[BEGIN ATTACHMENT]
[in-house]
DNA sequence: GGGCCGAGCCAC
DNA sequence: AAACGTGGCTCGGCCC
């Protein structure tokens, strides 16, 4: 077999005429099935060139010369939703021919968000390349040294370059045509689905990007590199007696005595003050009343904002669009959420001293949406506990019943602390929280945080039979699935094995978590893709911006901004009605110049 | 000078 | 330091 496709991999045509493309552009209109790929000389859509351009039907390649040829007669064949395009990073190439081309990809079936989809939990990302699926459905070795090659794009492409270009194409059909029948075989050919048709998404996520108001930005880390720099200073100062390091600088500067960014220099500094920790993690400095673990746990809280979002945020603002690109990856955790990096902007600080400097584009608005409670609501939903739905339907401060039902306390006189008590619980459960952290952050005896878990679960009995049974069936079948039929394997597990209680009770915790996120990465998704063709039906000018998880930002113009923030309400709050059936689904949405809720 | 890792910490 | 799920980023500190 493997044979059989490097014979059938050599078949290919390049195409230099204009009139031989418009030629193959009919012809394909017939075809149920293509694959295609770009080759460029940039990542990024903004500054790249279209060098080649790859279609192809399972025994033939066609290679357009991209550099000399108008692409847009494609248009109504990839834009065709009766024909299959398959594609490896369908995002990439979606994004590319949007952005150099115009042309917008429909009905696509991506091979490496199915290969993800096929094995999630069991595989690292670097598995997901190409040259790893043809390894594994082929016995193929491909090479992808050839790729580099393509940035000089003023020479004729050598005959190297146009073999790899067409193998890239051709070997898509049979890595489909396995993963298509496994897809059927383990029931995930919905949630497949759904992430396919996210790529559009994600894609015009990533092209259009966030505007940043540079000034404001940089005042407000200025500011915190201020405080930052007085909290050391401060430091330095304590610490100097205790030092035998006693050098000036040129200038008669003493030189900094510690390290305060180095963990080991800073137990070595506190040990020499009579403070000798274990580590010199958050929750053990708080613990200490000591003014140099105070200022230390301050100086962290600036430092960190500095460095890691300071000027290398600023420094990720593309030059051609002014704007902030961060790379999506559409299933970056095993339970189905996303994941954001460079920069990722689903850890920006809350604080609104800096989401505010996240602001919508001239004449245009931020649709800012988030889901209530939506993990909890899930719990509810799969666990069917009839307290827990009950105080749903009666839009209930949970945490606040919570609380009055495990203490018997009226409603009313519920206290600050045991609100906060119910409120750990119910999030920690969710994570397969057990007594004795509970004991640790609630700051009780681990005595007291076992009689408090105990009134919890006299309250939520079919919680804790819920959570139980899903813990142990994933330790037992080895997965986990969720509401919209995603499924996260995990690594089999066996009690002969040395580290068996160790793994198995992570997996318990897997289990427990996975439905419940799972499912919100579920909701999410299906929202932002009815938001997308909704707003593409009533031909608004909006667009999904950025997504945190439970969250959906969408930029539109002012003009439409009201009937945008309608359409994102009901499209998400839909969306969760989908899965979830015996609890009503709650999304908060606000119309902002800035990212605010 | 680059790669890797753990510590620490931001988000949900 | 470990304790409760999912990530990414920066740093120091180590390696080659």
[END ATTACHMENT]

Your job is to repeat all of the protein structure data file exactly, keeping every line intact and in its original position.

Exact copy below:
[in-house]
DNA sequence: GGGCCGAGCCAC
DNA sequence: AAACGTGGCTCGGCCC
């Protein structure tokens, strides 16, 4: 077999005429099935060139010369939703021919968000390349040294370059045509689905990007590199007696005595003050009343904002669009959420001293949406506990019943602390929280945080039979699935094995978590893709911006901004009605110049 | 000078 | 330091 496709991999045509493309552009209109790929000389859509351009039907390649040829007669064949395009990073190439081309990809079936989809939990990302699926459905070795090659794009492409270009194409059909029948075989050919048709998404996520108001930005880390720099200073100062390091600088500067960014220099500094920790993690400095673990746990809280979002945020603002690109990856955790990096902007600080400097584009608005409670609501939903739905339907401060039902306390006189008590619980459960952290952050005896878990679960009995049974069936079948039929394997597990209680009770915790996120990465998704063709039906000018998880930002113009923030309400709050059936689904949405809720 | 890792910490 | 799920980023500190 493997044979059989490097014979059938050599078949290919390049195409230099204009009139031989418009030629193959009919012809394909017939075809149920293509694959295609770009080759460029940039990542990024903004500054790249279209060098080649790859279609192809399972025994033939066609290679357009991209550099000399108008692409847009494609248009109504990839834009065709009766024909299959398959594609490896369908995002990439979606994004590319949007952005150099115009042309917008429909009905696509991506091979490496199915290969993800096929094995999630069991595989690292670097598995997901190409040259790893043809390894594994082929016995193929491909090479992808050839790729580099393509940035000089003023020479004729050598005959190297146009073999790899067409193998890239051709070997898509049979890595489909396995993963298509496994897809059927383990029931995930919905949630497949759904992430396919996210790529559009994600894609015009990533092209259009966030505007940043540079000034404001940089005042407000200025500011915190201020405080930052007085909290050391401060430091330095304590610490100097205790030092035998006693050098000036040129200038008669003493030189900094510690390290305060180095963990080991800073137990070595506190040990020499009579403070000798274990580590010199958050929750053990708080613990200490000591003014140099105070200022230390301050100086962290600036430092960190500095460095890691300071000027290398600023420094990720593309030059051609002014704007902030961060790379999506559409299933970056095993339970189905996303994941954001460079920069990722689903850890920006809350604080609104800096989401505010996240602001919508001239004449245009931020649709800012988030889901209530939506993990909890899930719990509810799969666990069917009839307290827990009950105080749903009666839009209930949970945490606040919570609380009055495990203490018997009226409603009313519920206290600050045991609100906060119910409120750990119910999030920690969710994570397969057990007594004795509970004991640790609630700051009780681990005595007291076992009689408090105990009134919890006299309250939520079919919680804790819920959570139980899903813990142990994933330790037992080895997965986990969720509401919209995603499924996260995990690594089999066996009690002969040395580290068996160790793994198995992570997996318990897997289990427990996975439905419940799972499912919100579920909701999410299906929202932002009815938001997308909704707003593409009533031909608004909006667009999904950025997504945190439970969250959906969408930029539109002012003009439409009201009937945008309608359409994102009901499209998400839909969306969760989908899965979830015996609890009503709650999304908060606000119309902002800035990212605010 | 680059790669890797753990510590620490931001988000949900 | 470990304790409760999912990530990414920066740093120091180590390696080659």